December 26, 2013
It’s official: Attention deficit hyperactivity disorder (ADHD) is a bona fide neurological condition.
But while the disorder is now recognized, the problem of legitimately diagnosing the condition still exists. There is no single test to diagnose it, and its symptoms are vague enough to fall under other mental disorders such as anxiety, depression or learning disabilities.
The National Institute of Mental Health (NIMH) defines ADHD as “difficulty staying focused and paying attention, difficulty controlling behavior, and hyperactivity (over-activity).” Based on this definition, you could diagnose just about everyone with ADHD at some point in their lives.
I was a preschool dropout. My parents frequently got letters and calls from concerned teachers who said I was disengaged from class activities, didn’t pay attention and spent the day looking out the window. I refused to go back to school, and my parents withdrew me. At home, I asked questions all the time and spent my fair share of time in timeout for picking on my little brother.
Based on the NIMH definition of ADHD, I might have been diagnosed with ADHD if I had grown up in the United States and not in the Philippines, where they didn’t really recognize the disorder.
Though it can occur in adults, record numbers of children are now diagnosed with the condition. It is the second most diagnosed childhood affliction, just below asthma.
The number of children diagnosed with ADHD has skyrocketed to 3.5 million annually today, from just 600,000 in 1990. According to scientists, about 5 percent of children actually have ADHD, but the Centers for Disease Control and Prevention shows that 15 percent are diagnosed.
In the United States, we treat ADHD with pharmaceuticals. In some cases, these drugs have serious side effects. For example, Johnson & Johnson’s Risperdal is linked to diabetes and movement disorders, and has a black-box warning for increased risk of death in older dementia patients.
Are kids really getting worse, or is there something else causing the rampant rise in the rates of ADHD diagnoses?
ADHD Diagnosis Numbers Skyrocket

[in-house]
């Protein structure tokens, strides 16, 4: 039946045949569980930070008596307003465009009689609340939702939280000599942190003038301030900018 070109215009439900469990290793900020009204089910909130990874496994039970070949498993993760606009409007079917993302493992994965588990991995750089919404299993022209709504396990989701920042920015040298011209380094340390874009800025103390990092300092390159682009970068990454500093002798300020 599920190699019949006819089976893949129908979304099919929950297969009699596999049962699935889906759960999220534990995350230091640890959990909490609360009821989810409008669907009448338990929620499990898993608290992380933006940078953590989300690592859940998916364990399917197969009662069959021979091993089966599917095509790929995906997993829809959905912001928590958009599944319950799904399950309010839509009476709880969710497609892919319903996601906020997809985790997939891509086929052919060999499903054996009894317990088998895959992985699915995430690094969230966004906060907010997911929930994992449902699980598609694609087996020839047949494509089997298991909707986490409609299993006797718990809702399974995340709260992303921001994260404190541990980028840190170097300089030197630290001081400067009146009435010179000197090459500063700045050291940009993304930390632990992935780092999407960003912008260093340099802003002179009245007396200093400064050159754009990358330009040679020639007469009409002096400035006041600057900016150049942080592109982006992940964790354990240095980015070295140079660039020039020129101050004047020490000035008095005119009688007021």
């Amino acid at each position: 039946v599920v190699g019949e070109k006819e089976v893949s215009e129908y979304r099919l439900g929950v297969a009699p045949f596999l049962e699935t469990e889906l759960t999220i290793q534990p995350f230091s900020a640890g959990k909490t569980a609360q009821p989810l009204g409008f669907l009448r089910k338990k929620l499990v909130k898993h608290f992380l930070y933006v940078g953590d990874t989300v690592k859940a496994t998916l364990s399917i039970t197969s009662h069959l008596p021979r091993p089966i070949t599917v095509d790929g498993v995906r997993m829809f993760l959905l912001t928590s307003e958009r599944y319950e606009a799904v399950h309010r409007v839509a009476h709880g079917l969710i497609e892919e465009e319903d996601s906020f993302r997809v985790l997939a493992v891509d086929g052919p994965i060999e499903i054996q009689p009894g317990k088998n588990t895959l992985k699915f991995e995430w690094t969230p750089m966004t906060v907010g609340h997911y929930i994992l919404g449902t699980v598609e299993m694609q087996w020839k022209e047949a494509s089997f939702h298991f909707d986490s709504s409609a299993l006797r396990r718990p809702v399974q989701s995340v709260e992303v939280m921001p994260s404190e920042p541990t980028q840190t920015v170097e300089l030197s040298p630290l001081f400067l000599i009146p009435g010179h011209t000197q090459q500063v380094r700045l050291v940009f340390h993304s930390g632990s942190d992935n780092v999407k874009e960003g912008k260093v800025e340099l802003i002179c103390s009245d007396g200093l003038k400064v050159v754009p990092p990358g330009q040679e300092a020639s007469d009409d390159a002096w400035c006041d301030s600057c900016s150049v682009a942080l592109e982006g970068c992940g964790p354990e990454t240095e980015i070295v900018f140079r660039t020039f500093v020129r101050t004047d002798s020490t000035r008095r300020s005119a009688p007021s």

One of the critics of overdiagnosis of ADHD is a doctor who championed legitimizing the condition.
Dr. Keith Connors, professor emeritus at Duke University, has been fighting to get the disorder recognized for more than half a century. Now that the disorder is recognized, however, he’s not celebrating. With record numbers of children being diagnosed – perhaps inaccurately – Connors calls it a “national disaster of dangerous proportions.”
Connors told The New York Times that the climb in numbers is driven by pharmaceutical companies’ push to market their drugs.
Connors said, “This is a concoction to justify the giving out of medication at unprecedented and unjustifiable levels.”
Other doctors like Michael Anderson, a physician near Atlanta, say that they don’t have a lot of options.
Anderson prescribes ADHD drugs not to treat the condition but to allow struggling students to perform better in schools. His patients come from low-income families who can’t afford tutoring or counseling.
Anderson told The Times, “We’ve decided as a society that it’s too expensive to modify the kid’s environment. So we have to modify the kid.”
What role do the drugs’ manufacturers play in the growing number of children on their medications?
Marketing a Diagnosis
Critics say that the climb in ADHD diagnoses is largely driven by pharmaceutical companies that built their empire on drugs like Ritalin, Adderall and Risperdal.
For the last two decades, drug companies – like Johnson & Johnson, which makes Risperdal – heavily marketed the disorder to parents, doctors and even teachers. Companies spent millions on ads that focus on things like getting kids to take out the garbage or improve performance in school or make more friends.
And it worked.
Drug companies made just under $2 billion from ADHD drugs in 2002, and now the market has grown to more than $8 billion.
But many, including the federal government, questioned the rampant marketing.
Recently, Johnson & Johnson agreed to pay $2.2 billion to settle federal charges of false marketing and paying doctors and nursing homes to promote Risperdal for non-approved uses. The charges also accused J&J of hiding the fact that the drug can cause diabetes.
ADHD remains a complex and controversial disorder with many societal and economic ramifications. Some blame greedy drug companies, others the failing school systems and still others blame parents who choose pills over parenting.
But in the end, it’s still the children who have to deal with the disorder, the drugs and the long-term health issues that may ensue.
Dr. William Graf, a pediatrician and child neurologist in New Haven, Conn., expressed concern over the rise in diagnoses of ADHD, saying that researchers still don’t know what the long-term effects will be on children’s brains and development, something he called “the authenticity of development.”
“There’s an obligation for parents, doctors and teachers to respect the authenticity issue, and I’m not sure that’s always happening,” he told The Times.